Acetylcholine as a Neurotransmitter
Synthesis of acetylcholine
Synthesis of acetylcholine is facilitated by the enzyme, choline acetyltransferase (CAT). This enzyme combines choline with acetate derived from acetyl coenzyme A (CoA). Choline is taken up into cholinergic nerves by a high affinity transport process (sodium-choline cotransport) that is indirectly coupled to the energy stored by the Na/K pump ATPase. This transporter process is inhibited by hemicholinium-3 (HC-3). HC-3 has no immediate effect on neurotransmission, but can cause cholinergic nerve fibers eventually to run out of transmitter. In the presence of HC-3, the more rapidly cholinergic fibers are stimulated, the more rapidly they run out of ACh.
Storage of acetylcholine
ACh in cholinergic nerve fibers is taken up into synaptic vesicles by an uptake process that is inhibited by the drug vesamicol. In the presence of vesamicol, cholinergic fibers soon have no ACh stored in vesicles for release. Transmission fails although other functions of the fiber are still intact.
Release of acetylcholine
Release of acetylcholine, like synaptic release at other junctions, is based on quantal release of vesicles containing preformed neurotransmitter molecules. Vesicular release depends on depolarization of the nerve terminal and the influx of calcium ion. In ways not yet understood in detail, the influx of calcium promotes simultaneous exocytosis of many vesicles. At the motor end-plate in the neuromuscular junction this results in a relatively massive release of ACh (hundreds of vesicles and thousands of ACh molecules per vesicle) and an end-plate potential that normally results in depolarization of the muscle cell and contraction. The effect of background quantal release of ACh-containing vesicles can be observed as miniature end plate potentials (mepps). The release of ACh at various cholinergic junctions can be blocked by certain toxins, most notably those produced by Clostridium species. Botulinum toxin A, from Clostridium botulinum binds to cholinergic nerve terminals and is internalized. Once internalized it acts on the vesicle release process and prevents exocytosis. All junctional release of ACh is inhibited by such toxins. In patients poisoned by Clostridium botulinum the immediate clinical problem is flaccid paralysis and respiratory failure.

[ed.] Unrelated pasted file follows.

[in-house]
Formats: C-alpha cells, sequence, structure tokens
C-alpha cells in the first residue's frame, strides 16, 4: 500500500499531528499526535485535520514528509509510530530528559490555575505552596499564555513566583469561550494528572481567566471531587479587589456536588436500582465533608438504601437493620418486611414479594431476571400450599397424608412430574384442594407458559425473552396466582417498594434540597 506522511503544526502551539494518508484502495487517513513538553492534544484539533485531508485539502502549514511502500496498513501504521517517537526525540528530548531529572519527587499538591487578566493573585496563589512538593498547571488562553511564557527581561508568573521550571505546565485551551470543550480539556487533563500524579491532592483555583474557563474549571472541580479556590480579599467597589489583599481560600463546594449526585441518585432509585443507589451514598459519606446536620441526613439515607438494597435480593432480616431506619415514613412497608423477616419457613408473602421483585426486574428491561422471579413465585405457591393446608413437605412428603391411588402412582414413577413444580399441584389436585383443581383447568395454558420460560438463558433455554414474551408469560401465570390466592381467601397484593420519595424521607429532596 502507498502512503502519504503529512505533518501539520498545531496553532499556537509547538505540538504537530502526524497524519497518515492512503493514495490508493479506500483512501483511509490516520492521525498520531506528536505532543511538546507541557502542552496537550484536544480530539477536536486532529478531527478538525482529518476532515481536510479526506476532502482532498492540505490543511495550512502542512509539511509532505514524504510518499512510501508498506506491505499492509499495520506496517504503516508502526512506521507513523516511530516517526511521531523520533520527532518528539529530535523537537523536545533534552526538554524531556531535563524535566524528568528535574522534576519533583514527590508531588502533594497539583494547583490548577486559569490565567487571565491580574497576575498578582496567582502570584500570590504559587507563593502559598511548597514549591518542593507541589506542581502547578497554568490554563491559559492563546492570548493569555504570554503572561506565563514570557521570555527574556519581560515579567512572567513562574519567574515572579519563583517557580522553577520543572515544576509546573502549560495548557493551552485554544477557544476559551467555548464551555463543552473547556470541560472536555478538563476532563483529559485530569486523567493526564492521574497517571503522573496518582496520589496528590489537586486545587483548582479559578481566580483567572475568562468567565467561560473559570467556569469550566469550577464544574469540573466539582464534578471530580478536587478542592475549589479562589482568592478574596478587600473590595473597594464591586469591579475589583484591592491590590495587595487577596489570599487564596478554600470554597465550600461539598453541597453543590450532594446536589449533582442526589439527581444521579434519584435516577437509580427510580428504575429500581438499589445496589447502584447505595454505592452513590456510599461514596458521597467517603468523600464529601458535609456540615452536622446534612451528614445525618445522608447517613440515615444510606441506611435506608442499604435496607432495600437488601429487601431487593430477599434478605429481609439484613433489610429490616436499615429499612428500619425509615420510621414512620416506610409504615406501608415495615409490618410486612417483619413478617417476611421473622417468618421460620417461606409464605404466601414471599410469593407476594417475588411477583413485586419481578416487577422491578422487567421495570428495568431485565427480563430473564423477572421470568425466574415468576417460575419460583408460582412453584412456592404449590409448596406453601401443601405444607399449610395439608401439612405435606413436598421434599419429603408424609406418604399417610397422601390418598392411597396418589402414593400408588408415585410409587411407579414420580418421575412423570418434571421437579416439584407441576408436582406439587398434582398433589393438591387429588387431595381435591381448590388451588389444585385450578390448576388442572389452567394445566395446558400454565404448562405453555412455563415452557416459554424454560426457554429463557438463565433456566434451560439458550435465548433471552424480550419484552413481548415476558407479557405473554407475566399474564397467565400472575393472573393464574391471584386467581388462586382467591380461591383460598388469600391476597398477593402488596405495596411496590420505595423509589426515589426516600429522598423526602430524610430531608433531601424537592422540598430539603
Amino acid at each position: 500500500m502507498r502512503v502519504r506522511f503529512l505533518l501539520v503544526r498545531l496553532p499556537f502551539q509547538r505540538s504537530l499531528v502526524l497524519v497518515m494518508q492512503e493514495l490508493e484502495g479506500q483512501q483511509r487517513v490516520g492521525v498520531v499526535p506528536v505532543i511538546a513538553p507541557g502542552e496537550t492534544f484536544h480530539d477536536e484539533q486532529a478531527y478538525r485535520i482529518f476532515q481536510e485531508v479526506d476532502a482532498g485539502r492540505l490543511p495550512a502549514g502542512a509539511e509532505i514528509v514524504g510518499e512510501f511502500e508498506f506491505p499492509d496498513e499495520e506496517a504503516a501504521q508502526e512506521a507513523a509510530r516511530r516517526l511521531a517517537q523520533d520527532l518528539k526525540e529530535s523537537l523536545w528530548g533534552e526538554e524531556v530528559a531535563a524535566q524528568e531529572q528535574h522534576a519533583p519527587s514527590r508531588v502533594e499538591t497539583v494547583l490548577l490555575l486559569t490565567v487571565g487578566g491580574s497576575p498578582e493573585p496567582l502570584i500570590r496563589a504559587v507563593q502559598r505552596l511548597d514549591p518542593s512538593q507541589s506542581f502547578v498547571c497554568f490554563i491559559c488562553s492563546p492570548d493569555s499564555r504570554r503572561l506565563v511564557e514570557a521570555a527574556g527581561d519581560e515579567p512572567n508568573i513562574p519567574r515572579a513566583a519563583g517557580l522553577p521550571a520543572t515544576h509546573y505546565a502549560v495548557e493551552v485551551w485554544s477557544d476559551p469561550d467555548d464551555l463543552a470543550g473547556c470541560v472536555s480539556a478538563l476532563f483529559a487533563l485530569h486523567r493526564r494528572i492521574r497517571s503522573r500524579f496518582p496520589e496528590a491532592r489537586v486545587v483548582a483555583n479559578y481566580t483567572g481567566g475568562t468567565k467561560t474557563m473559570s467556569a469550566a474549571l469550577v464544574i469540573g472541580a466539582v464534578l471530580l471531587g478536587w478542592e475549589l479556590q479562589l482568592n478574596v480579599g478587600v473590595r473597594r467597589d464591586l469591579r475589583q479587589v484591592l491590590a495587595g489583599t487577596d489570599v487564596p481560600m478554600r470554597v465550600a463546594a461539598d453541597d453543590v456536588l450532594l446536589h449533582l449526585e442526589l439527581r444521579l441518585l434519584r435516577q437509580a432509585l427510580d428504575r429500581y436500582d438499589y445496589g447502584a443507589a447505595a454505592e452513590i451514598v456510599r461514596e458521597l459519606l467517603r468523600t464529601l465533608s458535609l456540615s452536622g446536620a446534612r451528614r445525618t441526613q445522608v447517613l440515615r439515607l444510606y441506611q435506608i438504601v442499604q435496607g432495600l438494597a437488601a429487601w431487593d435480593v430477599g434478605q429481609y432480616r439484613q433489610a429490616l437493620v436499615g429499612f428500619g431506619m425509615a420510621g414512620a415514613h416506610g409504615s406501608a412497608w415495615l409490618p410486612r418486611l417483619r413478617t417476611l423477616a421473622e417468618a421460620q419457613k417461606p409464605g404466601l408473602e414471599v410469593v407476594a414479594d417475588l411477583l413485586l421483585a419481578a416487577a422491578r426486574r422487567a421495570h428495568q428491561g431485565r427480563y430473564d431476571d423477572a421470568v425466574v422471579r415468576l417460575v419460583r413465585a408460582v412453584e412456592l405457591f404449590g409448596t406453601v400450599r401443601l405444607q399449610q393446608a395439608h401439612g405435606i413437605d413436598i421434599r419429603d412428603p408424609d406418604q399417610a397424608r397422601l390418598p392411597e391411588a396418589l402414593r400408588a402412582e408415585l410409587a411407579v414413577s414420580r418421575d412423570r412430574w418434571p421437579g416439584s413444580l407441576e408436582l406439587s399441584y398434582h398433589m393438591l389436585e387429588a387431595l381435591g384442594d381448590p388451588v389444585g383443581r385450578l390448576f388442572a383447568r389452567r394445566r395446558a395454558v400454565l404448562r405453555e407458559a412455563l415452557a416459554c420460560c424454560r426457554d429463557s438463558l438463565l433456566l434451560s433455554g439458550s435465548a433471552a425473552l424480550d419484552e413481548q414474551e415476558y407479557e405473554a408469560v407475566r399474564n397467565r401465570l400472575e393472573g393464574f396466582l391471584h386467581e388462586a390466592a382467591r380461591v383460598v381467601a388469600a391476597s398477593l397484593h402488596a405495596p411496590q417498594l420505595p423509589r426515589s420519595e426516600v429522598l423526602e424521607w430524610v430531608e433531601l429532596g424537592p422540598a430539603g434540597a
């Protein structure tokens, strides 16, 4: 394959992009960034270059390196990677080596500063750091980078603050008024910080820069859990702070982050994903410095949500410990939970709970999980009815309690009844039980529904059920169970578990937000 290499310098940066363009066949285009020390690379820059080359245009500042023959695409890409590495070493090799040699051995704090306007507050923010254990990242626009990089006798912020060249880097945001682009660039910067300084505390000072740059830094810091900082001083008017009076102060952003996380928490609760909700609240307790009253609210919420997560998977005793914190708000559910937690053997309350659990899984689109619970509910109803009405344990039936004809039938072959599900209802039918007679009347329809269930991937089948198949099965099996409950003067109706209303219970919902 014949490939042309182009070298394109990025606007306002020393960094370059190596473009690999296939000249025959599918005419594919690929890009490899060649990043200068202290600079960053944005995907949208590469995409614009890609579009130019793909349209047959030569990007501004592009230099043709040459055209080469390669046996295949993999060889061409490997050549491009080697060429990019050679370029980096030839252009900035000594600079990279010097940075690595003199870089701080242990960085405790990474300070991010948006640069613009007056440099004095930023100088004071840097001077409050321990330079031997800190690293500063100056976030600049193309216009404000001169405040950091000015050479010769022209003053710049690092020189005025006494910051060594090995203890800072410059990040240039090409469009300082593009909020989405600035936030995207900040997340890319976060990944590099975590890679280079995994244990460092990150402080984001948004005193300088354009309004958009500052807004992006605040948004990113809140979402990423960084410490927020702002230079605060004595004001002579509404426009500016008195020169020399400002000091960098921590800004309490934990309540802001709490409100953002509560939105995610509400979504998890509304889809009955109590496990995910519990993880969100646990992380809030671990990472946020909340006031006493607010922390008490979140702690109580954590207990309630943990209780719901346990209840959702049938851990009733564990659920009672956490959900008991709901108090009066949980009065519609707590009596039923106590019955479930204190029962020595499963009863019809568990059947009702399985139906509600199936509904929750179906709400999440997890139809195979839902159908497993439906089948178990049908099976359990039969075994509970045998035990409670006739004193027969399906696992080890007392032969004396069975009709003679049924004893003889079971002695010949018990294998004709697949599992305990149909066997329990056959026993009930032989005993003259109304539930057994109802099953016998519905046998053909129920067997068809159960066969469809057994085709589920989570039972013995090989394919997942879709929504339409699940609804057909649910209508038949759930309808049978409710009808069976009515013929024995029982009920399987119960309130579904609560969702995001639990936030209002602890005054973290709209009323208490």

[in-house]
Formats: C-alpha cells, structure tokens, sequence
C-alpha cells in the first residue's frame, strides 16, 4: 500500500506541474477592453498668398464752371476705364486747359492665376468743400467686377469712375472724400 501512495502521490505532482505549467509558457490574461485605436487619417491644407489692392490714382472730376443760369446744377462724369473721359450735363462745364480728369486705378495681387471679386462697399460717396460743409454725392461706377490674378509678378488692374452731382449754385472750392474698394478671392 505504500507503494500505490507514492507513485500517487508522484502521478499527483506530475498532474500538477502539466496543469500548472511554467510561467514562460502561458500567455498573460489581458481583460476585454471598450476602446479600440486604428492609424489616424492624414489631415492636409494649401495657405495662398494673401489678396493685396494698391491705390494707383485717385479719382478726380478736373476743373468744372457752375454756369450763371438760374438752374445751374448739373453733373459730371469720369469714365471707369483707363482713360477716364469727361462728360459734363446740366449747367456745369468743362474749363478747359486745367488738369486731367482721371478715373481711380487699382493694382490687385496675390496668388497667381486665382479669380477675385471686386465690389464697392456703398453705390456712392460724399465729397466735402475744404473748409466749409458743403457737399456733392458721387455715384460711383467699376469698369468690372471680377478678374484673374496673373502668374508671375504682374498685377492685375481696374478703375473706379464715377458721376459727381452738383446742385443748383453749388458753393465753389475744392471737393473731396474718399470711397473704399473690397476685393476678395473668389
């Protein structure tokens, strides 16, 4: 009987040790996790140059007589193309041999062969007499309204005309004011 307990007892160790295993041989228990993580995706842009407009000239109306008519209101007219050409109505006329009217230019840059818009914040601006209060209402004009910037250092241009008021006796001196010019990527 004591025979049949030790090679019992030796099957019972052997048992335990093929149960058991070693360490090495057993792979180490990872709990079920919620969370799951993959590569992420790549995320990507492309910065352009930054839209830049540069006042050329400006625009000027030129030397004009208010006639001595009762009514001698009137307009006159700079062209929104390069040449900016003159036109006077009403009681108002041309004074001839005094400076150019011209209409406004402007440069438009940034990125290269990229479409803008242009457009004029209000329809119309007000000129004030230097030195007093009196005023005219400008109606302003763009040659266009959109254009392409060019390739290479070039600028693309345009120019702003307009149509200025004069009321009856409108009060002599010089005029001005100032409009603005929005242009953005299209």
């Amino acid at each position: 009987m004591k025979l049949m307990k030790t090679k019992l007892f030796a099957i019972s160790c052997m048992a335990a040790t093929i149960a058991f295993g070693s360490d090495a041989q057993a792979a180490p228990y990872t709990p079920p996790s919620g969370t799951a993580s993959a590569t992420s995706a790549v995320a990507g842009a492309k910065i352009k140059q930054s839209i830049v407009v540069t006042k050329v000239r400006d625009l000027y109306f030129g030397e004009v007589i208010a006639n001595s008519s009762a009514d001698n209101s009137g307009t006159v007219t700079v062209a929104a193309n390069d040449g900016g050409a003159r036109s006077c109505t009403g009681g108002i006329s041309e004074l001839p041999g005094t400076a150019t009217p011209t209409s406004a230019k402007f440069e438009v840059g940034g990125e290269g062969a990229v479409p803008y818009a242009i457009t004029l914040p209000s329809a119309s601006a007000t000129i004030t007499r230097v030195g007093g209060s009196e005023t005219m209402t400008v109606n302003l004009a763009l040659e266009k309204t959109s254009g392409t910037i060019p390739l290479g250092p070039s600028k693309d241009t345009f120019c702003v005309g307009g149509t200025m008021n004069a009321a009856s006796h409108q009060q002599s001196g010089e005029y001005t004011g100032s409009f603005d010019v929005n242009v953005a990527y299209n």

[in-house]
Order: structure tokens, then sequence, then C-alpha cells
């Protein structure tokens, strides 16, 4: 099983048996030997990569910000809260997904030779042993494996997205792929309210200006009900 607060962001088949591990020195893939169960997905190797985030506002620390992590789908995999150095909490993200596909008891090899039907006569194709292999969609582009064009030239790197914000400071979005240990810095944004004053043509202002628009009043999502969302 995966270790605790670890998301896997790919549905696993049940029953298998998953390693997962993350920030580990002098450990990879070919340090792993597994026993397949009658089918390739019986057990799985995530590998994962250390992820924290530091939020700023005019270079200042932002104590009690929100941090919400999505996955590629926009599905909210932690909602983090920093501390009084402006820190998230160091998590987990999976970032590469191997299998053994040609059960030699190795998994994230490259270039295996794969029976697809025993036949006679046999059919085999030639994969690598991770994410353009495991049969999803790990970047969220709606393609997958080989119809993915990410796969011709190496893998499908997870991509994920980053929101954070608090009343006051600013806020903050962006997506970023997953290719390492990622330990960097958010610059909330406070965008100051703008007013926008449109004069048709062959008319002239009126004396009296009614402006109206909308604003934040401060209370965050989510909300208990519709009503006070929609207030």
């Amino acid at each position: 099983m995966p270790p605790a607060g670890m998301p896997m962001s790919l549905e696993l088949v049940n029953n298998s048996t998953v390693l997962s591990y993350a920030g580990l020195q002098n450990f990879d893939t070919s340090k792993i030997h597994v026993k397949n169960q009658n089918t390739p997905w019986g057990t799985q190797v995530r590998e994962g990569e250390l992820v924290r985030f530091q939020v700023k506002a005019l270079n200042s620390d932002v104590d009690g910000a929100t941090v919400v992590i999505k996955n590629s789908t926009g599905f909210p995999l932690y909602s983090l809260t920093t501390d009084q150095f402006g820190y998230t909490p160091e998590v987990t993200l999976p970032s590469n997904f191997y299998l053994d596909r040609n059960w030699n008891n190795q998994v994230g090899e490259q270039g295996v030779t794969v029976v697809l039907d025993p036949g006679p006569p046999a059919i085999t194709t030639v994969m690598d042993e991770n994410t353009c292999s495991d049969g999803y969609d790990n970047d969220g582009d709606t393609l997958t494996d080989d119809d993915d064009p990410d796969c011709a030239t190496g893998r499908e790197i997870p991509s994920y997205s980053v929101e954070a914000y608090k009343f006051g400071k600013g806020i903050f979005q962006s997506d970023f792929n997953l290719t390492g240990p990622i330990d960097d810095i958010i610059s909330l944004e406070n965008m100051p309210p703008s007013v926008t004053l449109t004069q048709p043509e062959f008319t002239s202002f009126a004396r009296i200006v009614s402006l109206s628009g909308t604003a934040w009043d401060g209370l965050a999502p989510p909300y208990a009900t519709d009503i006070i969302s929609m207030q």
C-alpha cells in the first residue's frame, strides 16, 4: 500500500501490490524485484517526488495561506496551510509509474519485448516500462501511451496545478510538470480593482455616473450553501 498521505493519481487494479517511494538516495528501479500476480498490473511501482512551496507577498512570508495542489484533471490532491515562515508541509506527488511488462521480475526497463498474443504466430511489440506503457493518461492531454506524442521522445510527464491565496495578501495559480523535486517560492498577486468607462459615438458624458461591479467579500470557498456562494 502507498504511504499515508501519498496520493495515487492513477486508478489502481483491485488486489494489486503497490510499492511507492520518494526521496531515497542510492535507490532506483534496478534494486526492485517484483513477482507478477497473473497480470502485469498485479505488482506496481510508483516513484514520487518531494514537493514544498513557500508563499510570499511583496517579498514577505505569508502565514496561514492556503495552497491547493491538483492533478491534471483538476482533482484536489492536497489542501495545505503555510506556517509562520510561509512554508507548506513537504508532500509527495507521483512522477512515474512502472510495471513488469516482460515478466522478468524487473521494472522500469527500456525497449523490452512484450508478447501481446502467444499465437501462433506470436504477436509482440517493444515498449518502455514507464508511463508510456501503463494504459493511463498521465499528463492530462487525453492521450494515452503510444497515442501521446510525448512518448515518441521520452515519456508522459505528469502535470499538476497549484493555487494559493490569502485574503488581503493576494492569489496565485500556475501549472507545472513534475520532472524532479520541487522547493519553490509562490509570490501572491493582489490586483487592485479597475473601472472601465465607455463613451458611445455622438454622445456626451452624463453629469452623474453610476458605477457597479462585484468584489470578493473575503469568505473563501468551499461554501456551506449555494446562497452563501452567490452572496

Actions of acetylcholine
Acetylcholine (ACh) has diverse actions on a number of cell types mediated by two major classes of receptors. Nicotinic receptors are ligand-gated ion channels. Muscarinic receptors are part of the transmembrane, G protein coupled receptor family.
There are two major subtypes of nicotinic receptors; those found in the neuromuscular junction of skeletal muscle (nicotinic muscle, Nm) and those found in autonomic ganglia and other parts of the nervous system (nicotinic neuronal, Nn). When ACh or other agonists occupy the receptor site on the external surface of the cell membrane there is a conformational change in the ion channel and an increase in conductance to the ion(s) for which that channel is selective. Thus, when Nm receptors are activated, there is an influx of cations through the ion channel and depolarization of the motor end plate. In short, nicotinic receptors rather directly transduce the ACh external messenger into an action on the cell.
Transduction of the ACh message is more complex in the muscarinic family of receptors. And the family of muscarinic receptors is more complex than the nicotinic family. There are at least 5 muscarinic receptor subtypes expressed in humans. For most purposes it is sufficient to concentrate on M1, M2 and M3 receptors. M1 receptors are located in autonomic ganglia and the central nervous system. M2 receptors are located mainly in the supraventricular parts of the heart. M3 receptors are located in smooth muscles and glands, and on endothelial cells in the vasculature.
M1 and M3 receptors are coupled to the enzyme phospholipase C (PLC) through a G protein. When the receptor is activated the enzyme increases splitting of phosphatidylinositol polyphosphates of the cell membrane into (mainly) inositol-1,4,5-trisphosphate (IP3) and diacylglycerol (DAG). IP3 contains many charged phosphate groups and is water soluble. It is thus released into the interior of the cell and acts on IP3 receptors on the surface of the endoplasmic (or sarcoplasmic) reticulum. IP3 receptors increase the release of Ca from the ER and increased cytosolic Ca is thus part of the intracellular message from ACh at the surface membrane. In the example illustrated here, an M3 receptor on a smooth muscle cell promotes smooth muscle contration by promoting increased cytosolic free Ca ion. Another part of the transduced message from ACh at the cell surface is DAG. Because DAG is lipid soluble it remains in the cell membrane. Its presence in the membrane, along with increased intracellular Ca activates a protein kinase, protein kinase C (PKC). PKC is involved in turn in regulating a number of other enzyme activities.
The bottom line is that M1 and M3 receptors generally mediate excitatory responses in effector cells. Thus, M1 receptors promote depolarization of postganglionic autonomic nerves, and M3 receptors mediate contraction of all smooth muscles (an apparent exception to be noted below) and increased secretion in glands. It is useful to remember that excess ACh levels in the body (for example caused by inhibition of AChE) are associated with GI cramping, salivation, lacrimation, urination, etc.